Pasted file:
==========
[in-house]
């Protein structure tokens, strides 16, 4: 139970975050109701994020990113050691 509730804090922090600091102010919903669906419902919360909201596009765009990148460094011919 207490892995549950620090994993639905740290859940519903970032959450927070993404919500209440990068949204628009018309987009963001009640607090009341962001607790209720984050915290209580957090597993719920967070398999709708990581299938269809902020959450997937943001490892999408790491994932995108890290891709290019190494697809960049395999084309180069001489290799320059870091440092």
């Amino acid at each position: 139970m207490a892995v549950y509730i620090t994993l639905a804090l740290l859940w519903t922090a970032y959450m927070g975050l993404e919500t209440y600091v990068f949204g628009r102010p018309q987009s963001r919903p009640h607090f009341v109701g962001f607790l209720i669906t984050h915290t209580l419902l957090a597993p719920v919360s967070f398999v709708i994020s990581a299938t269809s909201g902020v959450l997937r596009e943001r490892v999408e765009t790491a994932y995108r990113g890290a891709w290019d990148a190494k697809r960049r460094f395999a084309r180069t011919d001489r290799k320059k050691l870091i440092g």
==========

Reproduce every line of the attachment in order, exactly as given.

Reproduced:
[in-house]
């Protein structure tokens, strides 16, 4: 139970975050109701994020990113050691 509730804090922090600091102010919903669906419902919360909201596009765009990148460094011919 207490892995549950620090994993639905740290859940519903970032959450927070993404919500209440990068949204628009018309987009963001009640607090009341962001607790209720984050915290209580957090597993719920967070398999709708990581299938269809902020959450997937943001490892999408790491994932995108890290891709290019190494697809960049395999084309180069001489290799320059870091440092």
């Amino acid at each position: 139970m207490a892995v549950y509730i620090t994993l639905a804090l740290l859940w519903t922090a970032y959450m927070g975050l993404e919500t209440y600091v990068f949204g628009r102010p018309q987009s963001r919903p009640h607090f009341v109701g962001f607790l209720i669906t984050h915290t209580l419902l957090a597993p719920v919360s967070f398999v709708i994020s990581a299938t269809s909201g902020v959450l997937r596009e943001r490892v999408e765009t790491a994932y995108r990113g890290a891709w290019d990148a190494k697809r960049r460094f395999a084309r180069t011919d001489r290799k320059k050691l870091i440092g």